The Reagan administration was pursuing its constructive engagement policy as quietly as possible, Robinson said, and the key was to bring the issues to public awareness. "We never doubted from the beginning what the public's response would be," he said.
The direction of this strategy was not immediately clear to even a veteran of the antiapartheid movement such as Solarz.
"When they first embarked on this, it wasn't clear to me how violating the laws of the District of Columbia was going to bring about changes in South Africa," Solarz said. "In retrospect, they were far more effective than all my speeches on the floor of the House."
The parallels between the tactics of the Free South Africa Movement and the U.S. civil rights movement in the 1960s were obvious and did not go unnoticed by a group of young conservative House Republicans, among them Rep. Vin Weber (R-Minn.), chairman of the Conservative Opportunity Society and Solarz's ideological opposite.
"We talked a lot about the South Africa issue," Weber said. "A majority felt that if this is going to be a high-profile issue, we don't want to be in the position of defending South Africa in a knee-jerk fashion."
In December, Weber and other members of the Conservative Opportunity Society sent a letter to the South African ambassador warning that they would support a tougher U.S. line unless more progress was made toward dismantling apartheid.
The conservatives' letter, Robinson said, was "extremely important" not only in broadening support for action on the issue but also in "projecting a message to the nation that this is not a squabble between parties for political gain but people saying together that apartheid is wrong."
Weber and the other young Republican conservatives were motivated not only by strong personal opposition to apartheid but by the stakes for their party if it were to achieve majority status. They were particularly concerned about the impact on young voters if Republicans were seen as clinging to an increasingly discredited policy.
In the Senate, McConnell argued to colleagues that he owed his election to younger voters, many of them supporting a Republican for the first time, and that there was no question about where these voters stood on the apartheid issue.
"The issue is of symbolic importance to the younger generation, black and white, and has the most potential to radicalize the campuses again," McConnell said.
Weber, 33, and McConnell, 43, recalled living through the civil rights struggles of the 1960s in explaining how they read the political landscape surrounding the South Africa issue, particularly as it would be seen by younger voters.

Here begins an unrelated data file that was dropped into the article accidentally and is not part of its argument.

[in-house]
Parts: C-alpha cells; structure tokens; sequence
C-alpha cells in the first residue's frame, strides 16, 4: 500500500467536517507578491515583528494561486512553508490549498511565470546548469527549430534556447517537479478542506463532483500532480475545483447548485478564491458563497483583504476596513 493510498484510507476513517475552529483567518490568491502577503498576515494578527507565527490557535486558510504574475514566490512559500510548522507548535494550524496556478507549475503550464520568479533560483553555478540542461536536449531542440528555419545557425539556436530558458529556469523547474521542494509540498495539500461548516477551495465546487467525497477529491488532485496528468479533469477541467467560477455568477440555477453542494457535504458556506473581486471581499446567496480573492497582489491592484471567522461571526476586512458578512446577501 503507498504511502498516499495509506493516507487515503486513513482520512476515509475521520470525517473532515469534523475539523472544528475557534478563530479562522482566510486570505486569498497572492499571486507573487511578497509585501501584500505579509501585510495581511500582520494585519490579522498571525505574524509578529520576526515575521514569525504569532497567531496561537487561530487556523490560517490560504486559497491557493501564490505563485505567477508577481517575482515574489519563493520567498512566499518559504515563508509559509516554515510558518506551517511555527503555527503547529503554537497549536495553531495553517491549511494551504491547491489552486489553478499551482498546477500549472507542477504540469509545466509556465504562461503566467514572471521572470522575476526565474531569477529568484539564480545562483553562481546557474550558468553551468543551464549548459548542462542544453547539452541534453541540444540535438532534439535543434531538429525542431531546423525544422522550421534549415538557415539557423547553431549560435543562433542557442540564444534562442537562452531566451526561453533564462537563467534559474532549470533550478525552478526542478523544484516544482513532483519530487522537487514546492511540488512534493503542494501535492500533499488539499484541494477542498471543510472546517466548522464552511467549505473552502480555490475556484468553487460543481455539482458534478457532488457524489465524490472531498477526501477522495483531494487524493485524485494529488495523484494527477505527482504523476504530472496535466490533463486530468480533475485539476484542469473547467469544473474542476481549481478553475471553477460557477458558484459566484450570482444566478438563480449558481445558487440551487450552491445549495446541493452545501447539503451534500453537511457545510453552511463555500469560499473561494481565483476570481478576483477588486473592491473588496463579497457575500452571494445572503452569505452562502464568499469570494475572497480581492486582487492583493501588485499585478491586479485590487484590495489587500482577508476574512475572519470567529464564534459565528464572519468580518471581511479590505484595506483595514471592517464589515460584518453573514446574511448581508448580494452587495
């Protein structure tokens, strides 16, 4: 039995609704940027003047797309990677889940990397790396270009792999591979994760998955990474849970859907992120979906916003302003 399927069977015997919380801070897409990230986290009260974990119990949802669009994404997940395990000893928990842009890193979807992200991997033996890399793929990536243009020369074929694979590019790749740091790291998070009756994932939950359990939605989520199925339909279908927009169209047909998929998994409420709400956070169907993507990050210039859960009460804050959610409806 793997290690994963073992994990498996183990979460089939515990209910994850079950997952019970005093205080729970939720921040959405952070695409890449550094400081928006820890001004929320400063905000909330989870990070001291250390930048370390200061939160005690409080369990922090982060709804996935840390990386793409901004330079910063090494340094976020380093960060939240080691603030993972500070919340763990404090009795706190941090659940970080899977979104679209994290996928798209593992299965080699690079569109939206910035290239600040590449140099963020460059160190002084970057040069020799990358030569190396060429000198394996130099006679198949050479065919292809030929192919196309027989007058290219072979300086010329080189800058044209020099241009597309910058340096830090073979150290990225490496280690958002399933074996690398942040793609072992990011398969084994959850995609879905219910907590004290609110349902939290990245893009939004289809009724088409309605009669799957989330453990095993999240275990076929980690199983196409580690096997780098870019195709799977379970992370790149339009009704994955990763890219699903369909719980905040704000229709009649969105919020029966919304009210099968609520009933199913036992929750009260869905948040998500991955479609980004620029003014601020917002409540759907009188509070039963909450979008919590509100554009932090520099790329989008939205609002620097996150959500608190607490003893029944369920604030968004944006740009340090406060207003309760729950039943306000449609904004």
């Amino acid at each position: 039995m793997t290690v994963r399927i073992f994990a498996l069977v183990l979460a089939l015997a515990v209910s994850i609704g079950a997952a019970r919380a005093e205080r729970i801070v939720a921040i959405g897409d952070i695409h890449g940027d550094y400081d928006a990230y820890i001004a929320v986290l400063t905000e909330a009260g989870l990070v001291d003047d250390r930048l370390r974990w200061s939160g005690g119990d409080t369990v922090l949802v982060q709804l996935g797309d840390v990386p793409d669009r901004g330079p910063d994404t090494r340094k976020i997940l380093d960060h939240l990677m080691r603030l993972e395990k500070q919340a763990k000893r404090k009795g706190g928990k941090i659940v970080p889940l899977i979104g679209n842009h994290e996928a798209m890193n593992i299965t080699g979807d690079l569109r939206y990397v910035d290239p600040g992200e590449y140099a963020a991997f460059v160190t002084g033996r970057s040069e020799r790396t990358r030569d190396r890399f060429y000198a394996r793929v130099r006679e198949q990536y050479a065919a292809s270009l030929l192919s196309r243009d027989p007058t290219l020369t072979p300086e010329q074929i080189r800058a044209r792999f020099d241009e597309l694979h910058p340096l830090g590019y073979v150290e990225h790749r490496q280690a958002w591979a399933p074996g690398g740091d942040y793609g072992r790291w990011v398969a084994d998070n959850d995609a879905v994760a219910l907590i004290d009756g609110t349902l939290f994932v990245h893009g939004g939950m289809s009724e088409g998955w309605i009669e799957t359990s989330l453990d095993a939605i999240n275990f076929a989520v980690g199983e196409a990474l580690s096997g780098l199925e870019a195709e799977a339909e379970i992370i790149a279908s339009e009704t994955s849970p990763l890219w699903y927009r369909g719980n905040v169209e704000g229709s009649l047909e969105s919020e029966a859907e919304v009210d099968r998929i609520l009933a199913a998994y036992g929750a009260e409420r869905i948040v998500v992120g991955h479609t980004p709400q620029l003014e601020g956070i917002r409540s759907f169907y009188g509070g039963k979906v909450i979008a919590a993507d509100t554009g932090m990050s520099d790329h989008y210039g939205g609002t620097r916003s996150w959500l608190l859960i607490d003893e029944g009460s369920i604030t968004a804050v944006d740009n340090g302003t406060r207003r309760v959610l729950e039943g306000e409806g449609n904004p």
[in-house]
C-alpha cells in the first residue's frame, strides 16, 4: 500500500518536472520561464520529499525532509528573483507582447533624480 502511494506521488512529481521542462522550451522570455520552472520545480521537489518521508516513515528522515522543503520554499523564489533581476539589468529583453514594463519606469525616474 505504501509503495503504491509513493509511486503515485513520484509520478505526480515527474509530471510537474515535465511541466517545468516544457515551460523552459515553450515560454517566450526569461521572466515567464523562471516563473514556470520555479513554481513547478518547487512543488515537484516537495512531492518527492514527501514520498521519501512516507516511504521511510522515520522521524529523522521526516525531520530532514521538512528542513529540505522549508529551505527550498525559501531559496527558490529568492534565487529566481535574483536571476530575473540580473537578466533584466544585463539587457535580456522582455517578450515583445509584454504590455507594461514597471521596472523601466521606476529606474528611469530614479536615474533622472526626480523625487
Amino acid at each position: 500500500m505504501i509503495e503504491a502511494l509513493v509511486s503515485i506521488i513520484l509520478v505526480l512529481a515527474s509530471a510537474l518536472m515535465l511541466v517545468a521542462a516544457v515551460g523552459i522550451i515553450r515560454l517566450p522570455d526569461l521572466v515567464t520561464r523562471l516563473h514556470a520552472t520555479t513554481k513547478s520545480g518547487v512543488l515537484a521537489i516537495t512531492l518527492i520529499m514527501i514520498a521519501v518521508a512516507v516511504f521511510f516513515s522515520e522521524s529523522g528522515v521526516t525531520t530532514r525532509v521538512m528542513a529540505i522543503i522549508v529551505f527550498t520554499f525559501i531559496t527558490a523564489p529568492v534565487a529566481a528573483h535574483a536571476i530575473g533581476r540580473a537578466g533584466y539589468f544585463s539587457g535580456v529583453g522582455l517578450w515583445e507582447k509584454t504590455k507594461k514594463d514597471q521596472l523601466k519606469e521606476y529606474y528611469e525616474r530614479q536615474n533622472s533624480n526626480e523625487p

"All of us under the age of 40 were politicized during that time we had the great civil rights struggles of the 20th century," Weber said. "There is a consensus among the under-40 voters that that struggle was justified and significant. No serious person in our generation argues about civil rights and the role of government."
"In the 1960s, when I was in college, civil rights issues were clear. After that, it became complicated with questions of quotas and other matters that split people of goodwill. When the apartheid issue came along, it made civil rights black and white again. It was not complicated."
That is precisely the calculation that Robinson and other leaders of the Free South Africa Movement made in November -- that once the issue moved to the political forefront there was no question about the public's response.
According to Ann Welch, research director of the Conference on Issues and Media, a private organization based in Alexandria that monitors national news coverage of political issues, South Africa -- events there and related political developments in the United States -- has dominated the national news agenda since mid-July. In the two weeks ending Sept. 8, which was the day before Reagan signed the executive order, South Africa accounted for 11.5 percent of national news coverage, more than double the attention paid to the second-ranking issue, U.S.-Soviet relations, Welch said.
"The American audience has to be primed to really look at another place in the world," she said. "It's the tying of issues overseas to events in this country. The fact that black leaders started the protests last November got the public's attention, and quickly a lot more people were willing to look at South Africa beyond the violence they saw on television. Even before the violence escalated, you had a lot of people saying we have to make a decision on this issue."
According to Robinson, the "priming" of the American public on South Africa has only begun. The protests and the pressure for additional change in U.S. policy will continue, he said.
But although sharply critical of Reagan's response to the events of the last 10 months, Robinson said he sees in the broad support generated by the antiapartheid movement even among conservative Republicans such as Weber and McConnell evidence of eventual success.
"I think we can measure progress made and not made over the last 20 years by the behavior of the nation on this issue," he said. "National values were improved by the civil rights movement, a beachhead was erected. I think the nation does not want to go back to what we were. This is a clear measure of how little we want to go back."